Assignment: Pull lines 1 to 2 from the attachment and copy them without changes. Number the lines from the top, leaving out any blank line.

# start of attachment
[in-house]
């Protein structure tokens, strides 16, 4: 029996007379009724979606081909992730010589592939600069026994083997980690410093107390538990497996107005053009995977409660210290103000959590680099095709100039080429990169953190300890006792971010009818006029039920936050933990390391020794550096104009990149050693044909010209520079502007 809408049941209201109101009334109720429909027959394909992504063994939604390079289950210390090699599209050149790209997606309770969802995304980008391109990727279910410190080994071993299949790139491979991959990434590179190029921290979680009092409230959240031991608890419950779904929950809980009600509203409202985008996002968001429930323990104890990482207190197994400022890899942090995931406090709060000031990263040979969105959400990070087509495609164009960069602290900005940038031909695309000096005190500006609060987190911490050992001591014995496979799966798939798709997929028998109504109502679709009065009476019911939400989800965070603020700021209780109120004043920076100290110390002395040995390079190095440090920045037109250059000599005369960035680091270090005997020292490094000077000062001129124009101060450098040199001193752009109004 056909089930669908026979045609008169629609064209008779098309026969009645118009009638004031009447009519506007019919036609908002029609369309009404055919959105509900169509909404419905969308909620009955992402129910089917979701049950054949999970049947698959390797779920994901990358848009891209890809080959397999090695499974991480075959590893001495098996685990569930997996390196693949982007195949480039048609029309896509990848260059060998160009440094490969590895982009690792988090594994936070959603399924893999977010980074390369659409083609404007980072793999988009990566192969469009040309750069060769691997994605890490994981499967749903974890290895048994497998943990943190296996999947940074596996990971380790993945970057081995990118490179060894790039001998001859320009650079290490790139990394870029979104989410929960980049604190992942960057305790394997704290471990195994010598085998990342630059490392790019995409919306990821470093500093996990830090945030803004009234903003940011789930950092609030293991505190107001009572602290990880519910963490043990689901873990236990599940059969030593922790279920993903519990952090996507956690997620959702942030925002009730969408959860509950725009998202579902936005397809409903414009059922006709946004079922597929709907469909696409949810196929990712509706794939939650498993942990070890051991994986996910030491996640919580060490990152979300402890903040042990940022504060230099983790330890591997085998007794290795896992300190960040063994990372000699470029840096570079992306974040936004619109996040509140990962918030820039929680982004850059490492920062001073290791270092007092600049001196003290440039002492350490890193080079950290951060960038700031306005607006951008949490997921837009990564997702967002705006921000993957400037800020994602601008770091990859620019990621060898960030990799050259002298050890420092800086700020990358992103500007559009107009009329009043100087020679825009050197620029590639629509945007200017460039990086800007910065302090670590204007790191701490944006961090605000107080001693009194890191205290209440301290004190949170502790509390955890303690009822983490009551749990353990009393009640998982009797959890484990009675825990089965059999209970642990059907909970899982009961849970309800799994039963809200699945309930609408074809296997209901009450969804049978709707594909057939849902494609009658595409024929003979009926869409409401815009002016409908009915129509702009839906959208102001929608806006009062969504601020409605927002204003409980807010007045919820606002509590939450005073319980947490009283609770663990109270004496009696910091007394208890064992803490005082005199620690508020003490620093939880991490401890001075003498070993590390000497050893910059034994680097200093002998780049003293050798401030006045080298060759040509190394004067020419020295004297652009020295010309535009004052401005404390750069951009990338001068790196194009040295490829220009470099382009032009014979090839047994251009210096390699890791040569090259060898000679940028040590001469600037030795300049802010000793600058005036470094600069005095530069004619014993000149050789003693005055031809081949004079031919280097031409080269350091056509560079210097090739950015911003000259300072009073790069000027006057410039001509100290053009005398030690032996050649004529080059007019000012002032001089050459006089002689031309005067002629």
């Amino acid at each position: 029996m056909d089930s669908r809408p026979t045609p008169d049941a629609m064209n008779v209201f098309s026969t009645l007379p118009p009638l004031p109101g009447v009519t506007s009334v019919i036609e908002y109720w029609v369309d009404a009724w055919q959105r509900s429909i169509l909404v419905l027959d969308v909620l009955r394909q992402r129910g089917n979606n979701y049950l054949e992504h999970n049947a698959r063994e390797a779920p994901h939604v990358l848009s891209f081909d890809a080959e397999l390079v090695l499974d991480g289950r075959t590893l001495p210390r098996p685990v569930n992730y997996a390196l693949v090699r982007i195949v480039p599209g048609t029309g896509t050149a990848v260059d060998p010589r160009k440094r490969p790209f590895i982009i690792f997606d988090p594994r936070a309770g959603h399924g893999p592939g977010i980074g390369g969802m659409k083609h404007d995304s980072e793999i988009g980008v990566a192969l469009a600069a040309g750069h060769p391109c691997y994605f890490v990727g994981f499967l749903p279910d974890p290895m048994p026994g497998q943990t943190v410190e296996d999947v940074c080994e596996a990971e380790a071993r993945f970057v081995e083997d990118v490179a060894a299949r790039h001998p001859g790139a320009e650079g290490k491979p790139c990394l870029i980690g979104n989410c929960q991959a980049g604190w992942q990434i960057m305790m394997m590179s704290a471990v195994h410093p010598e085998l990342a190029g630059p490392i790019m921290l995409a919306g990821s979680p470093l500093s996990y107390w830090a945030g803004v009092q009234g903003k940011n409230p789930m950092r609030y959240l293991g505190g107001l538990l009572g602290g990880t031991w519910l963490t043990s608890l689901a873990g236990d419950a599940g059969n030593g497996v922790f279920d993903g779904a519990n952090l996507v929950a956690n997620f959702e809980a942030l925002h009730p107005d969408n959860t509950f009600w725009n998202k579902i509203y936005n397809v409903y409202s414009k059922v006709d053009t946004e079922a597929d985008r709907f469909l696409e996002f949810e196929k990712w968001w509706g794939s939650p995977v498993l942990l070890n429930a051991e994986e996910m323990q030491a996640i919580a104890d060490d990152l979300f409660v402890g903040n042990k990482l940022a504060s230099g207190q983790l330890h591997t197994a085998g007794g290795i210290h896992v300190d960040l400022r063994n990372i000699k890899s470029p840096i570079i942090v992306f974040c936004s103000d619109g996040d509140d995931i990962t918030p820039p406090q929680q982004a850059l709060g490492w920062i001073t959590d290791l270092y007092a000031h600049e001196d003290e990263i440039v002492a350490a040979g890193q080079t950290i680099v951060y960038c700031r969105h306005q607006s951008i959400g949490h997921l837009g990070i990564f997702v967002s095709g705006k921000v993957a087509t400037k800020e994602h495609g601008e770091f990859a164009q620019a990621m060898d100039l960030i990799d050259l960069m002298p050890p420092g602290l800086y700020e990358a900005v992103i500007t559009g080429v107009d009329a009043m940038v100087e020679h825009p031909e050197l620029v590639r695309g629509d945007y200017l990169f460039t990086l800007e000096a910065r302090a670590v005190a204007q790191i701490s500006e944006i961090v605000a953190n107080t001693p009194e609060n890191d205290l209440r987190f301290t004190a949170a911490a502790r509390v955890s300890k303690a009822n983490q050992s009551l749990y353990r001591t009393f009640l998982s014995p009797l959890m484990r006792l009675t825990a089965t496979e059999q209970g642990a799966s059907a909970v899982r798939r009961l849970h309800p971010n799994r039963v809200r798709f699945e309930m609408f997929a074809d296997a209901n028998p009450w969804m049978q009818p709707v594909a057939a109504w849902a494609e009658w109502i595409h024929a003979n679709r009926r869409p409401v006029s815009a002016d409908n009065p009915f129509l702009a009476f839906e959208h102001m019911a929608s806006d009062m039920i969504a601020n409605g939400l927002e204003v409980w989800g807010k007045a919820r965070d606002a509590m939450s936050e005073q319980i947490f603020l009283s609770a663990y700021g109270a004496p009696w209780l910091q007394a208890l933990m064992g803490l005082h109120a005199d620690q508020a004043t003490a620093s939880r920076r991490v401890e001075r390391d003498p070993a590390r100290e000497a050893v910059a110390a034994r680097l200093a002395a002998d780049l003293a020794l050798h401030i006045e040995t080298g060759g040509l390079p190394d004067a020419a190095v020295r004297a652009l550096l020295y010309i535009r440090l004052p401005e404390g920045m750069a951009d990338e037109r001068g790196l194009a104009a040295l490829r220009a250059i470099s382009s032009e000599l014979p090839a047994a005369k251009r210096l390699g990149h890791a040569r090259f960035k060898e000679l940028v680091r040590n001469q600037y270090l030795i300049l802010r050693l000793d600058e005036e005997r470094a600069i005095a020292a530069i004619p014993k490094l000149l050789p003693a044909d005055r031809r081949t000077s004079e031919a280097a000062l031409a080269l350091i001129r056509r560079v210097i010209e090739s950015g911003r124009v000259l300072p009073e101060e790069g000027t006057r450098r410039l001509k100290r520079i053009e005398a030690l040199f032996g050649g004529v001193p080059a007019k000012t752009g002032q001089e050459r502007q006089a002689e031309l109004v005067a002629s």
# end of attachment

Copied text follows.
[in-house]
């Protein structure tokens, strides 16, 4: 029996007379009724979606081909992730010589592939600069026994083997980690410093107390538990497996107005053009995977409660210290103000959590680099095709100039080429990169953190300890006792971010009818006029039920936050933990390391020794550096104009990149050693044909010209520079502007 809408049941209201109101009334109720429909027959394909992504063994939604390079289950210390090699599209050149790209997606309770969802995304980008391109990727279910410190080994071993299949790139491979991959990434590179190029921290979680009092409230959240031991608890419950779904929950809980009600509203409202985008996002968001429930323990104890990482207190197994400022890899942090995931406090709060000031990263040979969105959400990070087509495609164009960069602290900005940038031909695309000096005190500006609060987190911490050992001591014995496979799966798939798709997929028998109504109502679709009065009476019911939400989800965070603020700021209780109120004043920076100290110390002395040995390079190095440090920045037109250059000599005369960035680091270090005997020292490094000077000062001129124009101060450098040199001193752009109004 056909089930669908026979045609008169629609064209008779098309026969009645118009009638004031009447009519506007019919036609908002029609369309009404055919959105509900169509909404419905969308909620009955992402129910089917979701049950054949999970049947698959390797779920994901990358848009891209890809080959397999090695499974991480075959590893001495098996685990569930997996390196693949982007195949480039048609029309896509990848260059060998160009440094490969590895982009690792988090594994936070959603399924893999977010980074390369659409083609404007980072793999988009990566192969469009040309750069060769691997994605890490994981499967749903974890290895048994497998943990943190296996999947940074596996990971380790993945970057081995990118490179060894790039001998001859320009650079290490790139990394870029979104989410929960980049604190992942960057305790394997704290471990195994010598085998990342630059490392790019995409919306990821470093500093996990830090945030803004009234903003940011789930950092609030293991505190107001009572602290990880519910963490043990689901873990236990599940059969030593922790279920993903519990952090996507956690997620959702942030925002009730969408959860509950725009998202579902936005397809409903414009059922006709946004079922597929709907469909696409949810196929990712509706794939939650498993942990070890051991994986996910030491996640919580060490990152979300402890903040042990940022504060230099983790330890591997085998007794290795896992300190960040063994990372000699470029840096570079992306974040936004619109996040509140990962918030820039929680982004850059490492920062001073290791270092007092600049001196003290440039002492350490890193080079950290951060960038700031306005607006951008949490997921837009990564997702967002705006921000993957400037800020994602601008770091990859620019990621060898960030990799050259002298050890420092800086700020990358992103500007559009107009009329009043100087020679825009050197620029590639629509945007200017460039990086800007910065302090670590204007790191701490944006961090605000107080001693009194890191205290209440301290004190949170502790509390955890303690009822983490009551749990353990009393009640998982009797959890484990009675825990089965059999209970642990059907909970899982009961849970309800799994039963809200699945309930609408074809296997209901009450969804049978709707594909057939849902494609009658595409024929003979009926869409409401815009002016409908009915129509702009839906959208102001929608806006009062969504601020409605927002204003409980807010007045919820606002509590939450005073319980947490009283609770663990109270004496009696910091007394208890064992803490005082005199620690508020003490620093939880991490401890001075003498070993590390000497050893910059034994680097200093002998780049003293050798401030006045080298060759040509190394004067020419020295004297652009020295010309535009004052401005404390750069951009990338001068790196194009040295490829220009470099382009032009014979090839047994251009210096390699890791040569090259060898000679940028040590001469600037030795300049802010000793600058005036470094600069005095530069004619014993000149050789003693005055031809081949004079031919280097031409080269350091056509560079210097090739950015911003000259300072009073790069000027006057410039001509100290053009005398030690032996050649004529080059007019000012002032001089050459006089002689031309005067002629």